right B flat major Ionian mode, index finger only improvisation. Here we go. Let's check it out see what we think.
All right, index finger only improvisation we get the mode under our hands-on in our in our finger and our fingers should say under our finger and now it's time to open it up and use the entire hand now that I have a command of the D flat major Ionian mode so that's exactly what I'm going to do bring the ensemble back in gonna improvise on the D flat major seven Ionian mode focus on simplicity space and I'm headed to hearing to the scale to the mode only no notes outside of the seven notes of the scale. So here we go. Let's check it out see what we think.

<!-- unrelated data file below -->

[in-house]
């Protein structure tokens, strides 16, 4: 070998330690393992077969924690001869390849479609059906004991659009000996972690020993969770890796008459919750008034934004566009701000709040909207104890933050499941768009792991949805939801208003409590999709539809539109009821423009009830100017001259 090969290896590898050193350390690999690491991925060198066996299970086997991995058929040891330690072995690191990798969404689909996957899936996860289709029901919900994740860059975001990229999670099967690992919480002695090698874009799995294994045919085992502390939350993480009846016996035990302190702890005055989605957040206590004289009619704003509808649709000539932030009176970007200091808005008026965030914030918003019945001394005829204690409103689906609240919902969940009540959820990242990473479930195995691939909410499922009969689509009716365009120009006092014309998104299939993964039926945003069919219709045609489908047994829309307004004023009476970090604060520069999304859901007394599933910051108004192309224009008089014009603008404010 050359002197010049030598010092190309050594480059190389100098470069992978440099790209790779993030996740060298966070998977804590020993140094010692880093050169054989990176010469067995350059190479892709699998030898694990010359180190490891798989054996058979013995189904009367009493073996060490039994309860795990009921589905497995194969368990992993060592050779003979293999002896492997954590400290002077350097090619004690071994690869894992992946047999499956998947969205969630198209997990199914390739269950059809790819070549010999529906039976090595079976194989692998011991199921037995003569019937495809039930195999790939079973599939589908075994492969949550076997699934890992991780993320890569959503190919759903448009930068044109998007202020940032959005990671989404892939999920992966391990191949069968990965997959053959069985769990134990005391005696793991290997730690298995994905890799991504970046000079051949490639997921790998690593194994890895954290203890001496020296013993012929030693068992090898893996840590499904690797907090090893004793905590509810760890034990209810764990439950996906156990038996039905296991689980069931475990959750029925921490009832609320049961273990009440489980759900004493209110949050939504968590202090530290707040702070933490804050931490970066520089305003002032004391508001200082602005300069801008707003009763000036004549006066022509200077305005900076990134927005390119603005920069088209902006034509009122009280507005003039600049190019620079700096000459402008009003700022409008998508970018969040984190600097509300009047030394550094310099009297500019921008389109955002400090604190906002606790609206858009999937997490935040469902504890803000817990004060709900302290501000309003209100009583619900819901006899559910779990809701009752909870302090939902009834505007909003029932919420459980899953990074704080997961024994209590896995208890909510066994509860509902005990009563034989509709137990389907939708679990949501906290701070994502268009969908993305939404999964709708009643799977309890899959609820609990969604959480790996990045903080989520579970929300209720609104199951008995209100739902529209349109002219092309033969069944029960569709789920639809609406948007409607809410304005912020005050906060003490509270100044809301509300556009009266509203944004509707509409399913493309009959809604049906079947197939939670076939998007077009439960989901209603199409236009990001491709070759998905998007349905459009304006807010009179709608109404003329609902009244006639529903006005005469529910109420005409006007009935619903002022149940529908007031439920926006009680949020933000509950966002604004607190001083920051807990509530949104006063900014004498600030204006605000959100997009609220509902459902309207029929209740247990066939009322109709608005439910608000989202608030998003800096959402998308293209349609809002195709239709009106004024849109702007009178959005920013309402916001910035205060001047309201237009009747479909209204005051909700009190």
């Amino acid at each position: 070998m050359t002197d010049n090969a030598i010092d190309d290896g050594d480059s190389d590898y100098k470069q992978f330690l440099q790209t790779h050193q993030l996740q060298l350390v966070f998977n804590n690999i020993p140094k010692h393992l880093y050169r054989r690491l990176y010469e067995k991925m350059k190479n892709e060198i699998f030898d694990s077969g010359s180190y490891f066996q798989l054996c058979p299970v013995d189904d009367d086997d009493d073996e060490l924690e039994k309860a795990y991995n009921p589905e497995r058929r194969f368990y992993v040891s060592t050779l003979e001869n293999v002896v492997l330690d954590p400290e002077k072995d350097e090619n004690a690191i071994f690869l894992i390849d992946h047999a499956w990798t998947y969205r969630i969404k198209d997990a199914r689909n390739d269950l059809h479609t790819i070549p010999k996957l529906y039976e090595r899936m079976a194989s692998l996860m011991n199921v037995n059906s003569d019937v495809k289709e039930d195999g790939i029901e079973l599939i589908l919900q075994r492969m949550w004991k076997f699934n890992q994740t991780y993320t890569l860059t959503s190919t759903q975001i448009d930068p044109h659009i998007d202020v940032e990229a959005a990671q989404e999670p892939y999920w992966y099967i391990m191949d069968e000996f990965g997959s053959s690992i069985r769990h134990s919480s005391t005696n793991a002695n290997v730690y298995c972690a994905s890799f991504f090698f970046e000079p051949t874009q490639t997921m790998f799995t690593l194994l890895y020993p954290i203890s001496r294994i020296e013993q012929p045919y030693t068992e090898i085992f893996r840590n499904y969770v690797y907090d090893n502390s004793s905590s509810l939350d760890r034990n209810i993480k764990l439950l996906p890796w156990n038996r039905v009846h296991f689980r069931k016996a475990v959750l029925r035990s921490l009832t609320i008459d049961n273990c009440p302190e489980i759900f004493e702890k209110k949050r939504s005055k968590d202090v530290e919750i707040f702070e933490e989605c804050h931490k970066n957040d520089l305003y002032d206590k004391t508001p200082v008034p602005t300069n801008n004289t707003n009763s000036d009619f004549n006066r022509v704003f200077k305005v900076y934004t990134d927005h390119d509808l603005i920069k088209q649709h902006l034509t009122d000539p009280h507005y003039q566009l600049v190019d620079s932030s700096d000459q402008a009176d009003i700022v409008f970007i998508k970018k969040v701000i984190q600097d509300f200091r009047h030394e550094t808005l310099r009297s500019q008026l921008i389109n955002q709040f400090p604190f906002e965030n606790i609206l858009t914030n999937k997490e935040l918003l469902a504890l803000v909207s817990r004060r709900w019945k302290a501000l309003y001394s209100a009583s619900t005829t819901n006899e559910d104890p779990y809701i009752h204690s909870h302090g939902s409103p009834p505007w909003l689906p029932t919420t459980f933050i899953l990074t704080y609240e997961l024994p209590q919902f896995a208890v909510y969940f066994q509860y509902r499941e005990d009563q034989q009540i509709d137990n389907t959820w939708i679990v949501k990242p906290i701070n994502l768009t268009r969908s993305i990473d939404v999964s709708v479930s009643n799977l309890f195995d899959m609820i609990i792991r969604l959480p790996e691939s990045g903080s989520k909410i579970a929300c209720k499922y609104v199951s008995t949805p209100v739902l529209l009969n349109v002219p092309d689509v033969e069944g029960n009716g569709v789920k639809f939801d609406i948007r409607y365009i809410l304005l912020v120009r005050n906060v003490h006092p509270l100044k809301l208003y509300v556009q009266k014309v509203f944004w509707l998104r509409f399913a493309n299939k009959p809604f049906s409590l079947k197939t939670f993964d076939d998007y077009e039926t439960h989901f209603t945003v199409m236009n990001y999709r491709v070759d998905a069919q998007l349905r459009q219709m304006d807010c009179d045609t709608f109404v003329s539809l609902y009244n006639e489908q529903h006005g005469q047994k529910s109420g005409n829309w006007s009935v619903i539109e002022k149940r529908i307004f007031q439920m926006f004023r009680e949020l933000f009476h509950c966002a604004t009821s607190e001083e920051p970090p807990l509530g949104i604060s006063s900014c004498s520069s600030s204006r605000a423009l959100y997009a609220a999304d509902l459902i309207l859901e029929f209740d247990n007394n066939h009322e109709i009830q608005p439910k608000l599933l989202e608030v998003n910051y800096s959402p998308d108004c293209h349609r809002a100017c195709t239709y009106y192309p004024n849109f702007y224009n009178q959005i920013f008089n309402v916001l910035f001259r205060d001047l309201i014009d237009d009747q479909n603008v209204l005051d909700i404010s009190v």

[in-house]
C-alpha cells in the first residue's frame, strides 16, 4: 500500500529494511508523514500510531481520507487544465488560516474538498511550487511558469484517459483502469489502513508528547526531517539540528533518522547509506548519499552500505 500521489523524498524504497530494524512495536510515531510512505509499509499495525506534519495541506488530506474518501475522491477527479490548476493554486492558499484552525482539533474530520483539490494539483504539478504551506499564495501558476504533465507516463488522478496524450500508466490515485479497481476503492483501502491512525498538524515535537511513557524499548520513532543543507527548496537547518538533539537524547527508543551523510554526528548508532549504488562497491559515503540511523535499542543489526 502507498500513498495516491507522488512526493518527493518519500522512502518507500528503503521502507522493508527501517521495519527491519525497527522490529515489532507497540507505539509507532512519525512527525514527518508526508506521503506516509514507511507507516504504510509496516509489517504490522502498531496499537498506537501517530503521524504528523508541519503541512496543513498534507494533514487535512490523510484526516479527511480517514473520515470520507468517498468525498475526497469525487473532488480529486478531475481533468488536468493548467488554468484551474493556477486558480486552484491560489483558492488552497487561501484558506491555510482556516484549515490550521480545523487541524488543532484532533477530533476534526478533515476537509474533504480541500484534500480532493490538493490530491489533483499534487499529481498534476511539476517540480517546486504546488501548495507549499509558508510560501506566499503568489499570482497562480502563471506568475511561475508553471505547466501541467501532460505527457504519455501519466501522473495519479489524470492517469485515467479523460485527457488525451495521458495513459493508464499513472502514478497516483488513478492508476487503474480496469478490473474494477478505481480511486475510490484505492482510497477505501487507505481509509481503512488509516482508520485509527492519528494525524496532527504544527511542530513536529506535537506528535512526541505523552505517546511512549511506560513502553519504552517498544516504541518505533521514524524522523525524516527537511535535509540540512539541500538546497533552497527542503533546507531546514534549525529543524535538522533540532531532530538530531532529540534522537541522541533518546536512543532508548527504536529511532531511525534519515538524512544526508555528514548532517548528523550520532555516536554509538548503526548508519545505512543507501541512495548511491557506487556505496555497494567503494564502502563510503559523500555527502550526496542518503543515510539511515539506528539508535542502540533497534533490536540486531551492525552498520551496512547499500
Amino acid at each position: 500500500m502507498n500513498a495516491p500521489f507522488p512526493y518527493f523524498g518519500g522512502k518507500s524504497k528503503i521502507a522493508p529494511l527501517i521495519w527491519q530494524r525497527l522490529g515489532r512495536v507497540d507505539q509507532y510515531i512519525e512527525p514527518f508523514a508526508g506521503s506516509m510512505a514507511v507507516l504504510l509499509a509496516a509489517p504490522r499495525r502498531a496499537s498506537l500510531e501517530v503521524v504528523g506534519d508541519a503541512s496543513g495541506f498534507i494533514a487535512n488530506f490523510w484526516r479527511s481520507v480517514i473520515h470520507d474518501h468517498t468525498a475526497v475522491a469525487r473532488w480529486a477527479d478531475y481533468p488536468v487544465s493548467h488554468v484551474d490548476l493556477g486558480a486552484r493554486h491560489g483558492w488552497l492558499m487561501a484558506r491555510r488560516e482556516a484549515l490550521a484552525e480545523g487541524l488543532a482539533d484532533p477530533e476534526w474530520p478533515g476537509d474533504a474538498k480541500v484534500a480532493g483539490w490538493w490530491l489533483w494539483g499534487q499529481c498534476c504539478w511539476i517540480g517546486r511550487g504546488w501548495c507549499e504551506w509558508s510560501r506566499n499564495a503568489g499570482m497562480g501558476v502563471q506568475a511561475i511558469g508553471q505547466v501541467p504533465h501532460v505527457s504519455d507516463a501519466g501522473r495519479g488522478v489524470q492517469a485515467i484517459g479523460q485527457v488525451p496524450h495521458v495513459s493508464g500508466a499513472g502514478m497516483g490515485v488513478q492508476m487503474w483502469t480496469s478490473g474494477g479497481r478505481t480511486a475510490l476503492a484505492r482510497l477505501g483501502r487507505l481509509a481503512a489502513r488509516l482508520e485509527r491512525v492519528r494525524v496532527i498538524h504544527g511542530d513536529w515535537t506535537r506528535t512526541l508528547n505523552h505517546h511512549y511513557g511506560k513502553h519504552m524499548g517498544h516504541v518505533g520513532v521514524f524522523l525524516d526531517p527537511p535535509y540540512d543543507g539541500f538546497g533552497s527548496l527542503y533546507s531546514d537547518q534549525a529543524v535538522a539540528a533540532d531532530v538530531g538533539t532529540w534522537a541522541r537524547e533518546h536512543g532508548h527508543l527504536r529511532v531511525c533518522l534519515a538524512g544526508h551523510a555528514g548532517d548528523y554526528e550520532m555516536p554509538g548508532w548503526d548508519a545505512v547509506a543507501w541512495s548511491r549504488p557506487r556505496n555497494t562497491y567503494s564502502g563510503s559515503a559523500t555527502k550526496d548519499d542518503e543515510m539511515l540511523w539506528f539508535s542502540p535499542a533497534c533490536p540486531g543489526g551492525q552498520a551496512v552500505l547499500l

Okay, so what we have now completed, literally taken every chord from Blue Basa C minor seven F minor seven D half diminished, or D minor seven flat five, G seven, flat nine flat 13, E flat minor seven, E flat dominant seven and D flat major seven And I've explored each one of those chord scale relationships, each one of those sounds. Using first index finger only to get familiar with the mode get familiar with the scale, the chord scale relationship, improvising with just the index finger only. Then once comfortable with the mode with chords can relationship, open it up to use the entire hand, but in doing so, not changing my improvisational approach, still wanting to take a very simplistic approach, use space in my plane, and also adhere to strict adherence to the CT scan relationship. So now what I want to do is I want to take those two five ones, I want to take the half diminish the D minor seven, flat five, go into the G seven flat nine flat 13 Go into the C minor seven. And I want to do the exact same thing but now I want to do it instead of on an isolated chord I want to get comfortable with a chord progression. So what better progression than the 251 or start with the minor 251 found within Blue Bossa so I'm gonna bring the ensemble back in, we're gonna play that minor 251 D minor seven, flat five, the G seven flat nine flat 13 to C minor seven, I'm going to improvise using index finger only. Okay, here we go. Let's check it out. See what we think?